Confronting Samoan identity

Performing Wild Dogs Under My Skirt are Ilaisaane Green (centre on chair) and Petmal Lam (right)....
Performing Wild Dogs Under My Skirt are Ilaisaane Green (centre on chair) and Petmal Lam (right). Photo: Matt Grace.

Five chairs are occupied, at least some of the time, by five women of different ages. Early in the show they perform the kind of Samoan dance familiar to many of us: sensuous, smiling, precise.

There’s a funny little sequence about pisupo, the fatty, largely nutrient-free tinned corned beef exported from New Zealand to Pacific countries by the ton.

The mood darkens as stereotypes give way to shocking content about the many prohibitions imposed on young women by their elders, and casual and domestic abuse and violence.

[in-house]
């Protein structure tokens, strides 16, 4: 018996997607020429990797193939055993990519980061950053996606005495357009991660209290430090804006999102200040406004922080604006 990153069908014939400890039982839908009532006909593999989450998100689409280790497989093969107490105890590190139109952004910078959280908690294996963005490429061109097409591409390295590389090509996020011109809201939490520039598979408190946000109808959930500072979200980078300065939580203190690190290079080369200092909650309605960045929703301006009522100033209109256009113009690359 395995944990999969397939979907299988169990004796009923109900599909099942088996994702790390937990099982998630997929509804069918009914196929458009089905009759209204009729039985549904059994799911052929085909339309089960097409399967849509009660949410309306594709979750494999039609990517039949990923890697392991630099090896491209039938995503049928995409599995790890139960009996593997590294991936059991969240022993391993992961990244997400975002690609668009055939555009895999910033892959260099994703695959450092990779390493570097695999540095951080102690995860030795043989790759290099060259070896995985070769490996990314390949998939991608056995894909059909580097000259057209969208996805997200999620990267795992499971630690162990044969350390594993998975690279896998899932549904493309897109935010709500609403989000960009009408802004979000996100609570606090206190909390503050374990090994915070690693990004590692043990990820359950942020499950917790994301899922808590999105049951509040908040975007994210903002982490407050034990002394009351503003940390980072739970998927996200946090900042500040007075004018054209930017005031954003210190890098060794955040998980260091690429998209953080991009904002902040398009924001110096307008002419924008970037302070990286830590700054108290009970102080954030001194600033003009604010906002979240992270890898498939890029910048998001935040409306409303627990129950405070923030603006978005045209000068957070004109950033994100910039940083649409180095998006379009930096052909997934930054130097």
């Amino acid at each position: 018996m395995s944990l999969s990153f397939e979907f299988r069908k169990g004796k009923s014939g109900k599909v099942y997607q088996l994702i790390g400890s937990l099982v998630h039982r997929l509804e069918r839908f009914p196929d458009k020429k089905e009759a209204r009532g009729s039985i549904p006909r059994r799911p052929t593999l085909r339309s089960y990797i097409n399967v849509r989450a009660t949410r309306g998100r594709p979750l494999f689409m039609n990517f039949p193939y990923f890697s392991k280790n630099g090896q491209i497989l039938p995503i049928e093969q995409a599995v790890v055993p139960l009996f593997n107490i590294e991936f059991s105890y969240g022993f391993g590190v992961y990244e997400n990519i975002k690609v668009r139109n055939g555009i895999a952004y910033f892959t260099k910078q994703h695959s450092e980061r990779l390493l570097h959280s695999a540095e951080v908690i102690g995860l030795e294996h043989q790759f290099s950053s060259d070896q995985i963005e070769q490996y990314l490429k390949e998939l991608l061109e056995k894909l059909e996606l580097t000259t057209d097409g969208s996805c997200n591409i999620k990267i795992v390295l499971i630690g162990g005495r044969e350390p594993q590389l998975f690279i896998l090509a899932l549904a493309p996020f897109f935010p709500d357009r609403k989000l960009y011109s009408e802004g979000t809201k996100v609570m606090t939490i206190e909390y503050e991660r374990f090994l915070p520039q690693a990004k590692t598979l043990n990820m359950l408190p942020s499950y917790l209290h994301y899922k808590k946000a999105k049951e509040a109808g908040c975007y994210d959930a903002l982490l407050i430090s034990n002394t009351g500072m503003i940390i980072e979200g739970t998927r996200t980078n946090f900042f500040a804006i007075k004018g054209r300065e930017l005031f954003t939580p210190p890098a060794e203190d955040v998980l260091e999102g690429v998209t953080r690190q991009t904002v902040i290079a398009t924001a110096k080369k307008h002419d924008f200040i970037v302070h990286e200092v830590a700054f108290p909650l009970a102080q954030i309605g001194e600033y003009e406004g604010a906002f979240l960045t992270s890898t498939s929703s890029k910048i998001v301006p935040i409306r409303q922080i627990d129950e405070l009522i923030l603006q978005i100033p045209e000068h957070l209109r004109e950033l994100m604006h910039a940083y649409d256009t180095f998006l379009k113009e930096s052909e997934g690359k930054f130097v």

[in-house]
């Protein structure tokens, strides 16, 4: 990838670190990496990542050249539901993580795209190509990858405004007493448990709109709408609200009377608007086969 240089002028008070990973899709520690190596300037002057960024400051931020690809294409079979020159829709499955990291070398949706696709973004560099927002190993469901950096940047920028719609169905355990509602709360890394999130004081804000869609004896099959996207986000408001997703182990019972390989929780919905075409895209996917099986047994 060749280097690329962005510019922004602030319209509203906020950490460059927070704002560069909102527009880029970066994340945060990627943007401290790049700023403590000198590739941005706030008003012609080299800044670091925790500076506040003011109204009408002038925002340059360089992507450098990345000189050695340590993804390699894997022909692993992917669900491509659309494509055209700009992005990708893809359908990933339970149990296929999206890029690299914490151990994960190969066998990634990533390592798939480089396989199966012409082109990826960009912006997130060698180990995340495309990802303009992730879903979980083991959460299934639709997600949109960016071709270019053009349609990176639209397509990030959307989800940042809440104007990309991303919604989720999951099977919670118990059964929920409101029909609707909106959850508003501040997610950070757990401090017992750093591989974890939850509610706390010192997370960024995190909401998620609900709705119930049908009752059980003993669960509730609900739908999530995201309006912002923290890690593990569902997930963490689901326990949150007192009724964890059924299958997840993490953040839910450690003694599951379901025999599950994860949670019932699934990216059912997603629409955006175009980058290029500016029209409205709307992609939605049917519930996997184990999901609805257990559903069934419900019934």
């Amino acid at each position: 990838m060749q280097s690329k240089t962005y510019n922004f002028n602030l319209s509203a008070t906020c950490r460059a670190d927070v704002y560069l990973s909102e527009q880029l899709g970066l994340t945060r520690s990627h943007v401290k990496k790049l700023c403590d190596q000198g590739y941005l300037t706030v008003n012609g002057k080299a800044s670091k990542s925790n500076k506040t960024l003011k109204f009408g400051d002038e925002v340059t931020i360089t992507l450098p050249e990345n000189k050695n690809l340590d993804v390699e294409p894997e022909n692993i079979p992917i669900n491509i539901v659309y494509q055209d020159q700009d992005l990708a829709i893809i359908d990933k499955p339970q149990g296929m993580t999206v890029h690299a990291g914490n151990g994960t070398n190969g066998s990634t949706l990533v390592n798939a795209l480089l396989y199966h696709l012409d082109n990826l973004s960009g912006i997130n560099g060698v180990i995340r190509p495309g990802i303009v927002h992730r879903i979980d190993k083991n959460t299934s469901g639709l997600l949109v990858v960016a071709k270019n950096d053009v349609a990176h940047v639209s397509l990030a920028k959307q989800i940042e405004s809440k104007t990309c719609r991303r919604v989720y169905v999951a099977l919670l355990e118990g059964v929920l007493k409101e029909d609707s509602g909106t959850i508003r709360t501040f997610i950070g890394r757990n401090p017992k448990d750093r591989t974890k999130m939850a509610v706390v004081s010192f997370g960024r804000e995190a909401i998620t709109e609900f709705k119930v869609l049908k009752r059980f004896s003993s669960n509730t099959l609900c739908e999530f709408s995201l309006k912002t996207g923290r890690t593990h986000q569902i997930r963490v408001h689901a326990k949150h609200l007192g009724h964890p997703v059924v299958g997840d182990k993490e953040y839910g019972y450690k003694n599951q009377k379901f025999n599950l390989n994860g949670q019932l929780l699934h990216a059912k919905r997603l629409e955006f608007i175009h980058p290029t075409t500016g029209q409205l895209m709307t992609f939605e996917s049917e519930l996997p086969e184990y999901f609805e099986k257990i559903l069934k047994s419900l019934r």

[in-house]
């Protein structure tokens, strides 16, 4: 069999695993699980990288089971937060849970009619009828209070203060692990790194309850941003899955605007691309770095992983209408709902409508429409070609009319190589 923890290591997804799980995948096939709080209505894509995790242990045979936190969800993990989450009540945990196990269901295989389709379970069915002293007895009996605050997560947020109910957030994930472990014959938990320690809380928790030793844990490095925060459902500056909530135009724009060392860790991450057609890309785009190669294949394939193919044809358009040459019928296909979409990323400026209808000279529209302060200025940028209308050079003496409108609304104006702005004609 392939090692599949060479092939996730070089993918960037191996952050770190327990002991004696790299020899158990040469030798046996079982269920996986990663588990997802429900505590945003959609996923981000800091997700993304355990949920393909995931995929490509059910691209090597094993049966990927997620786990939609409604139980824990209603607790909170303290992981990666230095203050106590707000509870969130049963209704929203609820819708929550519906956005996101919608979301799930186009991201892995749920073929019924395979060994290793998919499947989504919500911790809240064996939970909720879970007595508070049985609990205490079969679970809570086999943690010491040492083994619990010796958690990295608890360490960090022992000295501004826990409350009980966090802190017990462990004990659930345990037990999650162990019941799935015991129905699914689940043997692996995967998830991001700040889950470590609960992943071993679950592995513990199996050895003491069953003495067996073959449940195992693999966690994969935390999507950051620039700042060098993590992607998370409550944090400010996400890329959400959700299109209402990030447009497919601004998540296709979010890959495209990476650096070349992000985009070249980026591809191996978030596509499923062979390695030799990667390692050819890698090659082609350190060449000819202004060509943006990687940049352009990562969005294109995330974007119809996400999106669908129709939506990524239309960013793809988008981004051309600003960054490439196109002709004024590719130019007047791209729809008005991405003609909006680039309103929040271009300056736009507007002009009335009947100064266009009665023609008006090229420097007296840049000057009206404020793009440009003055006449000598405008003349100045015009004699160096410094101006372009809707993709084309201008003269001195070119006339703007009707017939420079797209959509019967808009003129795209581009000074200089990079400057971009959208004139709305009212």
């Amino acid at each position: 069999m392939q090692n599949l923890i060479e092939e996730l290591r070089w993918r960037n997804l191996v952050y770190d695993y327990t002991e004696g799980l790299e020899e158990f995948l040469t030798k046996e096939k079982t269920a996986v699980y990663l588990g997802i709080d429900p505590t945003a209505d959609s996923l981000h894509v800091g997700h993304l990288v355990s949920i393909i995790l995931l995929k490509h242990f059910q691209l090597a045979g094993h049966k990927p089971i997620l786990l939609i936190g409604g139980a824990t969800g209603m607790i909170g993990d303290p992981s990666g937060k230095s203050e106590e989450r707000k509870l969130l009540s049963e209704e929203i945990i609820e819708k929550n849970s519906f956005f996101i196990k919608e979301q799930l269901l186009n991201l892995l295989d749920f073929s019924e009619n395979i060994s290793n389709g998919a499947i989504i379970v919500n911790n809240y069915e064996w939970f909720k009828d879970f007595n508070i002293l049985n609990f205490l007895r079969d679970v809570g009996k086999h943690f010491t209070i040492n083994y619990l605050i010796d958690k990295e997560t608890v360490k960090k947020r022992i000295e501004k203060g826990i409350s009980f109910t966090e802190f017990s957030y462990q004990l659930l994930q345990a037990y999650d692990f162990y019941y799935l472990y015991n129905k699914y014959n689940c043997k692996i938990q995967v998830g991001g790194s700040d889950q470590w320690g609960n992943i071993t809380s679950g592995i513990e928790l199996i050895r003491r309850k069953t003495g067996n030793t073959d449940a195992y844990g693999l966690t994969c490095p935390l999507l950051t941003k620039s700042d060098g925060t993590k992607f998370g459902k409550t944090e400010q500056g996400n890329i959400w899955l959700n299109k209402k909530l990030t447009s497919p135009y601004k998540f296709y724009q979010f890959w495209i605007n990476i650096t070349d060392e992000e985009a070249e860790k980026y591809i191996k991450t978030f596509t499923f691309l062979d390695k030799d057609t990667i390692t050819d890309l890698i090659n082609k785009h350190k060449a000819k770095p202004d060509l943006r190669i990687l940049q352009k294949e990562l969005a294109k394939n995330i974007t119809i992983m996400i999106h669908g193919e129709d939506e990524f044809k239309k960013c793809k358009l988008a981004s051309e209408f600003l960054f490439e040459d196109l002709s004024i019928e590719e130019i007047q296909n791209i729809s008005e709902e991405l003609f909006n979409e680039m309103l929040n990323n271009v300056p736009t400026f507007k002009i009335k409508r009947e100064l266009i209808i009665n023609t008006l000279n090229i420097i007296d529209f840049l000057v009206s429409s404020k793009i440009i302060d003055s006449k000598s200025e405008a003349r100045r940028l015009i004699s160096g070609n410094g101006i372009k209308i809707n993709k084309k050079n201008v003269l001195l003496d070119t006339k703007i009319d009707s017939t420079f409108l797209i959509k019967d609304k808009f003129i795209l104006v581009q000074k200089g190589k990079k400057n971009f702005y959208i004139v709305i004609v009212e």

Religion and superstition add to the complexity. The ‘‘wild dogs’’ motif is a recurring and unsettling challenge to tradition and conformity.

Village life is contrasted with the lure of Apia’s bright lights and the chance of anonymity, and with life in New Zealand, where things are different again.

Politics come into it too: a male voice-over apologises, half-heartedly, for the suffering caused by the New Zealand administration from the end of World War 1 until independence in 1962.

Acting, singing and dancing are impressive, and ensemble work by Anapela Polata’ivao, Petmal Lam, Joanna Mika-Tola, Ilaisaane Green and Vaimaila Urale Baker, cannot be faulted. Bold lighting adds enormously to visual interest,

The show is based on ground-breaking poems by Tusiata Avia, and this stunning, award-winning production, directed by Avia’s cousin Victor Rodger, has been developed from an earlier solo version (seen in Dunedin in 2002).

Fierce, colourful, loud and explosive, Wild Dogs under My Skirt mercilessly attacks the “Pacific princess’’ image and bravely confronts what it means to be, and to be seen as, a Samoan woman, in Samoa or elsewhere.

Friday night's audience gave it a well-deserved standing ovation.

 

 

 



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